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Zollicoffer v. District of Columbia Public Schools

August 05, 1999

SIDNEY ZOLLICOFFER, JR., PETITIONER,
v.
DISTRICT OF COLUMBIA PUBLIC SCHOOLS, RESPONDENT.



Before Steadman, Schwelb and Reid, Associate Judges.

The opinion of the court was delivered by: Steadman, Associate Judge

Notice: This opinion is subject to formal revision before publication in the Atlantic and Maryland Reporters. Users are requested to notify the Clerk of the Court of any formal errors so that corrections may be made before the bound volumes go to press.

On Petition for Review of Decision of the District of Columbia Public Schools

Submitted April 27, 1999

Decided August 5, 1999

A hearing officer of the District of Columbia Public Schools (DCPS) determined that petitioner Sidney Zollicoffer Jr. owed nonresident tuition in the amount of $6,048 for his son's attendance at a DCPS elementary school during the 1995-96 school year. Zollicoffer appealed to the Superintendent of Schools, who dismissed the appeal as untimely filed. The record before us is insufficient for us to determine the correctness of the Superintendent's ruling of untimeliness. We therefore remand the case to the Superintendent for further consideration of that issue and, if the appeal is determined to have been timely, for a review of the hearing officer's decision on the merits.

I.

District of Columbia law provides that nonresident tuition must be paid for each child who attends a DCPS school and does not have a parent or guardian who "resides" in the District of Columbia, with certain exceptions not applicable here. D.C. Code § 31-602(a) (1998); 5 DCMR 2000.2 (1997). See, e.g., Braddock v. Smith, 711 A.2d 835 (D.C. 1998). The regulations further set forth procedures for "Review of Contested Residency Cases." 5 DCMR § 2009 (1997).

On April 15, 1996, DCPS's Nonresident Tuition Enforcement Branch (the Branch) sent Zollicoffer a letter requesting proof of his District residency to assist in a determination of whether his son, Joshua, was eligible for tuition-free education at Randle Highlands Elementary School, where he was enrolled for the 1995-96 school year. Zollicoffer did not respond. DCPS sent Zollicoffer another letter requesting proof of residency on August 15, 1996, and on September 6, 1996, DCPS sent a letter to Zollicoffer stating that he had not established District residency and advising him that $6,048 was due for nonresident tuition for Joshua's attendance at Randle Elementary during 1995-96.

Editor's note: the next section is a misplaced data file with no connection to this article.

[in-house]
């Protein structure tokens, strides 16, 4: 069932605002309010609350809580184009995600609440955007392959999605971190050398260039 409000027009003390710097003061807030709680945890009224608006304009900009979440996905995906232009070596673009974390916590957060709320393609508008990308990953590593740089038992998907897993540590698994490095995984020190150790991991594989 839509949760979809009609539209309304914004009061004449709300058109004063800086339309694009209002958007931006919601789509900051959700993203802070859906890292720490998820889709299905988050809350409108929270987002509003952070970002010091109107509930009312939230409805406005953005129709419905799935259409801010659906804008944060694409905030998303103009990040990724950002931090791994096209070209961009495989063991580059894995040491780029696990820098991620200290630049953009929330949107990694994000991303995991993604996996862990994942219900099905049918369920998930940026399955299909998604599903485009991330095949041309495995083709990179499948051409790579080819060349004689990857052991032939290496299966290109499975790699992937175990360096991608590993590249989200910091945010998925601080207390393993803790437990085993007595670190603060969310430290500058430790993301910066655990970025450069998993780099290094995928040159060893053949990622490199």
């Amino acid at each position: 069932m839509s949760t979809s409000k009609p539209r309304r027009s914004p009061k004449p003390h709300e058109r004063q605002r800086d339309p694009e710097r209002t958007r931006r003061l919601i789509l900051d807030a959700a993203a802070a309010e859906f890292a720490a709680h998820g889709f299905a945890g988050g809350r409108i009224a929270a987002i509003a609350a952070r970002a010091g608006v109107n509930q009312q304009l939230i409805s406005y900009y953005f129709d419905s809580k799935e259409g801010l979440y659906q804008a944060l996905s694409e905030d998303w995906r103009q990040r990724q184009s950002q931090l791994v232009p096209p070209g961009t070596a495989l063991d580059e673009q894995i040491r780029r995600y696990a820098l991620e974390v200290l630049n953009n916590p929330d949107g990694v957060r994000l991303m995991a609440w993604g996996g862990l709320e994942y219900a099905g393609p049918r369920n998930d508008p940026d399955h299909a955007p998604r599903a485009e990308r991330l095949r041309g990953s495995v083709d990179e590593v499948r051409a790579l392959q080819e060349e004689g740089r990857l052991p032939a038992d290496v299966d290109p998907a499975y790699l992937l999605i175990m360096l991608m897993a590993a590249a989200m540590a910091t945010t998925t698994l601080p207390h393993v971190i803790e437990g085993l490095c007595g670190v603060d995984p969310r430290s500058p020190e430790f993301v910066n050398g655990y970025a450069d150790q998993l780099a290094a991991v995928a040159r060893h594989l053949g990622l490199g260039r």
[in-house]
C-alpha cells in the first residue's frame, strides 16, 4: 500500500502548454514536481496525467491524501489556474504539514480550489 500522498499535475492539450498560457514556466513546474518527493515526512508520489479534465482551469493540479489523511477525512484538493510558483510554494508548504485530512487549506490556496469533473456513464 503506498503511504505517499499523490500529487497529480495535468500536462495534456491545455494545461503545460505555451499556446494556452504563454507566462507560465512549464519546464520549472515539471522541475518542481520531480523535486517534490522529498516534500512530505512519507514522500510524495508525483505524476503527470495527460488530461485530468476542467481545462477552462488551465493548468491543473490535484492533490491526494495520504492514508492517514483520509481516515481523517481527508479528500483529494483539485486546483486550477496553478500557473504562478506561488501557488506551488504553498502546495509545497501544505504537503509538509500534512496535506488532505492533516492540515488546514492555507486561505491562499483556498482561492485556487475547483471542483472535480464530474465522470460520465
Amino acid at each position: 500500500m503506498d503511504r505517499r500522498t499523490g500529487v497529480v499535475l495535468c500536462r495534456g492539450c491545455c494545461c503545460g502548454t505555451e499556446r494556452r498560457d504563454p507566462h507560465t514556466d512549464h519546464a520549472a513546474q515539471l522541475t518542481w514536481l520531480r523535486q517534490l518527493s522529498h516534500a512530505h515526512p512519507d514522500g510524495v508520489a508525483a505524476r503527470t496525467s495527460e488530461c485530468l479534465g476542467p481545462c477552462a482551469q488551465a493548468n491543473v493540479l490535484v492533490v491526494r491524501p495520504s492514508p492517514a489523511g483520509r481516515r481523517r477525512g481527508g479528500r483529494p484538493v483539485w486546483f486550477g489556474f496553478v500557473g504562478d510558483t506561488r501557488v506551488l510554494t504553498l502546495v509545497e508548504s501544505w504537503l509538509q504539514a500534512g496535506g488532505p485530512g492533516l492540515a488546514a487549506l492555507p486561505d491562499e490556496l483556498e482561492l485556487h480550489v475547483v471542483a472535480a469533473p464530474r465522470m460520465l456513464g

Zollicoffer requested a hearing to contest the nonresident tuition determination. The hearing was held before a hearing officer on October 17, 1996. It is unnecessary for purposes of this appeal to set forth the conflicting evidence. *fn1 Suffice it to say that the hearing officer issued a decision, dated October 21, 1996, concluding that Zollicoffer was not a District resident and that he was liable for payment of nonresident tuition in the amount of $6,048.

Zollicoffer appealed the decision of the hearing officer in a letter dated December 2, 1996. In a letter dated March 5, 1997, the Superintendent dismissed Zollicoffer's appeal as untimely. The letter stated that the hearing officer's October 21, 1996 decision was mailed on October 28, 1996 and, allowing five days for receipt, the appeal was required to be filed on or before November 18, 1996. Appellant's letter of appeal, received on December 5, 1996, was thus determined to be untimely. Accordingly, the Superintendent did not reach the merits of the appeal.

Zollicoffer petitioned this court for review, arguing that his appeal to the Superintendent was timely because the dates relied on by the Superintendent were incorrect and that the hearing officer's decision was mailed to the wrong address.

II.

Properly before us for review is a timely appeal to us taken by Zollicoffer from an order of the Superintendent dismissing on grounds of untimeliness an administrative appeal by Zollicoffer to the Superintendent. *fn2 "The time limits for filing appeals with administrative adjudicative agencies, as with courts, are mandatory and jurisdictional matters." District of Columbia Pub. Employee Relations Bd. v. District of Columbia Metro. Police Dep't, 593 A.2d 641, 643 (D.C. 1991). A failure to file a notice of appeal within the required time period divests the agency of jurisdiction to consider the appeal. Thomas v. District of Columbia Dep't of Employment Servs., 490 A.2d 1162, 1164 (D.C. 1985). "We have recognized, however, that a prerequisite to invoking this jurisdictional bar is the agency's 'obligation of giving notice which was reasonably calculated to apprise petitioner ...


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